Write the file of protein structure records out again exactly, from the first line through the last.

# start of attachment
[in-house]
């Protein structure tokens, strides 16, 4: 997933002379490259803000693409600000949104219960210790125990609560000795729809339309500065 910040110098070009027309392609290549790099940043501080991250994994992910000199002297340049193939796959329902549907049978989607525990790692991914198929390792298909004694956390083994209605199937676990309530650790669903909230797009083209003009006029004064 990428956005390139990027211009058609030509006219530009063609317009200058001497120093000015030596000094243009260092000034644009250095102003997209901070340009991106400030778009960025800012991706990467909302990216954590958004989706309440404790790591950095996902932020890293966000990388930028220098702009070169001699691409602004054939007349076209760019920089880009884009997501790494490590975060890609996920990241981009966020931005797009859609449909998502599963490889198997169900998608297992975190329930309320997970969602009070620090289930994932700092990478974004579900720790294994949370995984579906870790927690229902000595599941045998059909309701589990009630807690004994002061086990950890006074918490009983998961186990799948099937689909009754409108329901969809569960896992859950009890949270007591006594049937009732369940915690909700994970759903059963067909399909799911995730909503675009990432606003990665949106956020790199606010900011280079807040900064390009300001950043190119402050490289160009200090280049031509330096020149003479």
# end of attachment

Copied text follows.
[in-house]
């Protein structure tokens, strides 16, 4: 997933002379490259803000693409600000949104219960210790125990609560000795729809339309500065 910040110098070009027309392609290549790099940043501080991250994994992910000199002297340049193939796959329902549907049978989607525990790692991914198929390792298909004694956390083994209605199937676990309530650790669903909230797009083209003009006029004064 990428956005390139990027211009058609030509006219530009063609317009200058001497120093000015030596000094243009260092000034644009250095102003997209901070340009991106400030778009960025800012991706990467909302990216954590958004989706309440404790790591950095996902932020890293966000990388930028220098702009070169001699691409602004054939007349076209760019920089880009884009997501790494490590975060890609996920990241981009966020931005797009859609449909998502599963490889198997169900998608297992975190329930309320997970969602009070620090289930994932700092990478974004579900720790294994949370995984579906870790927690229902000595599941045998059909309701589990009630807690004994002061086990950890006074918490009983998961186990799948099937689909009754409108329901969809569960896992859950009890949270007591006594049937009732369940915690909700994970759903059963067909399909799911995730909503675009990432606003990665949106956020790199606010900011280079807040900064390009300001950043190119402050490289160009200090280049031509330096020149003479």